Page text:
DEATHS - 14,500
Researchers Home in on Genetic Signature of Esophageal Cancer
ScienceDaily (May 20, 2011)
University of Rochester Medical Center researchers have pinpointed two genes that are amplified in the worst cases of esophageal cancer, providing data to support a new investigational treatment that targets those same genes.
The study, led by Tony Godfrey, Ph.D., a
research associate professor of Surgery at the James P. Wilmot
Cancer Center at URMC, was published by the journal Clinical
Cancer Research. It explores the chromosomal abnormalities that
influence poor survival rates of esophageal adenocarcinoma
(EAC), the more common type of esophageal cancer which occurs at
the junction of the stomach and esophagus.
Considered uncommon 20 years ago, the
incidence of EAC has grown faster than any tumor type in the
United States, Godfrey said. Health authorities believe high
rates of obesity and gastroesophageal reflux disease (GERD)
contribute to the rising numbers. And despite more awareness,
early detection, and newer combinations of cancer therapies,
overall survival of esophageal adenocarcinoma ranges from 70
percent to 80 percent for early-stage patients to only 5 percent
to 20 percent for stage 3 or 4 patients. Since most cases are
discovered when the cancer has already spread, EAC is often a
Please click here to read more ---->Genetics
and Espogheal Cancer
Esophageal cancer is a relatively uncommon type of cancer in the United States. It is more prevalent in southern Africa, Iran, India and northern China where the incidence of the disease may be up to 100 times more than that in the United States. It was, in fact, in China that the first recorded case of esophageal cancer was found, some 2,000 years ago.
Esophageal cancer develops in the esophagus, which is a muscular tube that connects the oropharynx to the stomach. The length of esophagus is
approximately 25 cm. For a normal adult, the diameter of the esophagus at its smallest point is three quarters of an inch.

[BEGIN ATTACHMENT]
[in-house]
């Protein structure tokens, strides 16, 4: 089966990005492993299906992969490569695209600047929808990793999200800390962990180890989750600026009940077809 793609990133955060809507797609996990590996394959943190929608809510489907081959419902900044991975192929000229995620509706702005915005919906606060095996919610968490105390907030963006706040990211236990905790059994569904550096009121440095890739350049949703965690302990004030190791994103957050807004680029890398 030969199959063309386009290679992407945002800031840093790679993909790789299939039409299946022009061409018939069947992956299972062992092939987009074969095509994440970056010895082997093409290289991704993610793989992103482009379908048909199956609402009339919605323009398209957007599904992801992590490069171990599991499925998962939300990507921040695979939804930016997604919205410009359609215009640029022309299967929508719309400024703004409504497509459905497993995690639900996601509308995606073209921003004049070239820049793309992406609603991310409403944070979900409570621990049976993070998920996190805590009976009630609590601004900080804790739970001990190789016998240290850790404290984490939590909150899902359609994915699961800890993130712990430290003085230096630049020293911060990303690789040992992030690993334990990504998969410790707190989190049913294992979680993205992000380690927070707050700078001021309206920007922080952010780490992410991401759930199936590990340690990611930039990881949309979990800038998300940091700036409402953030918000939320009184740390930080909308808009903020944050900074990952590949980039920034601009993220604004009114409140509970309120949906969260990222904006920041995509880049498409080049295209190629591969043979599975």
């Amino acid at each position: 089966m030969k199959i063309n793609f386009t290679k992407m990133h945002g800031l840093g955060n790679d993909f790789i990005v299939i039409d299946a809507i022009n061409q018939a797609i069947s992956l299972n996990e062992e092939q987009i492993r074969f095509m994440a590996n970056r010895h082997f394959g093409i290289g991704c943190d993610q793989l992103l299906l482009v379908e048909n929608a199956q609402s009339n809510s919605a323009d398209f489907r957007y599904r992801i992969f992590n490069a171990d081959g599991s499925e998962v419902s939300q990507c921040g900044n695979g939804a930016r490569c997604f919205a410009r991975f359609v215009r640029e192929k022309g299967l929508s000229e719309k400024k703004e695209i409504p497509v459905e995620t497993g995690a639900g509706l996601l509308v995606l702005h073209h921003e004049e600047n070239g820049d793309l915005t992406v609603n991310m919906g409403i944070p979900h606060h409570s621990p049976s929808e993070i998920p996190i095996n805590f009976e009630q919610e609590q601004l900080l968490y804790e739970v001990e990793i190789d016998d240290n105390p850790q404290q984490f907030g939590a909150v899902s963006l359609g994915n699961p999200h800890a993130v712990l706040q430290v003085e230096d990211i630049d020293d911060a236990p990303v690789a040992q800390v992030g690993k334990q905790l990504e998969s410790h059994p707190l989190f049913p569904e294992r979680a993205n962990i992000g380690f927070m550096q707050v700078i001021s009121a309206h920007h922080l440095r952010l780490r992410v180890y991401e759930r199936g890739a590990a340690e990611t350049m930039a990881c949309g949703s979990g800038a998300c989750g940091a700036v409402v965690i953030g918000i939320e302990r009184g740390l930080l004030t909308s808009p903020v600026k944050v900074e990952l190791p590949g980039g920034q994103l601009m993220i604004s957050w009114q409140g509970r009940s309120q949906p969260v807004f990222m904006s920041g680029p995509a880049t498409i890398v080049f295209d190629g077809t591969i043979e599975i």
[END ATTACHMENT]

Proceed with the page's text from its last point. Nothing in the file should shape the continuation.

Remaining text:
Esophageal cancer is a treatable and curable disease. The problem often lies in how to detect the disease while it is still at an early stage. Most cases are diagnosed at an advanced stage, since it is usually at this juncture that the symptoms of esophageal cancer manifest themselves.
The two main types of esophageal cancer are squamous cell carcinoma and adenocarcinoma. The former used to account for most cases of esophageal cancer.
Recent research has found, however, that squamous cell carcinomas now account for less than 50% of esophageal cancers.
Squamous cell carcinoma can start just about anywhere along the esophagus, since squamous cells line the entire esophagus.
On the other hand, adenocarcinoma develops in glandular tissue. It often occurs near the stomach, in the lower esophagus. It develops only when
glandular cells replace an area of squamous cells.
There are many signs and symptoms of esophageal cancer. If you experience any of the symptoms of esophageal cancer, consult your doctor. Unfortunately, the disease is often diagnosed when the disease has advanced, limiting treatment options.
1. Unintentional Weight Loss
If you aren't trying to lose weight and have noticed you have been or are losing weight, you should consult your doctor. Unintentional
weight loss can mean many things, but it is better to have it checked out.
2. Pain and/or Difficulty Swallowing
Pain or difficulty in swallowing is one of the most common symptoms of esophageal cancer. The throat feels irritated or with pressure. This symptom is not associated with flu or flu related illnesses. The pain or difficulty swallowing related with esophageal cancer does not go away.
If your voice is hoarse, or you feel like you have to often clear your throat, you should get checked out by a doctor. This symptom of esophageal cancer is also that of many other illnesses, so a consult is necessary.
4. Persistent Cough
Having a cough that does not go away is a symptom of esophageal cancer.
6. Feeling Like Food is Stuck in Throat or Chest
In certain cases of esophageal cancer, the esophagus narrows, thus reducing the amount of space foods have to travel down to the stomach. The sensation of food being stuck in the throat or chest is that of esophageal cancer.
7. Hiccups with Pain or Difficulty Swallowing
If you often have the hiccups and also have pain or difficulty swallowing, you need to see a doctor. These two condition when experienced together
may be a symptom of esophageal cancer.
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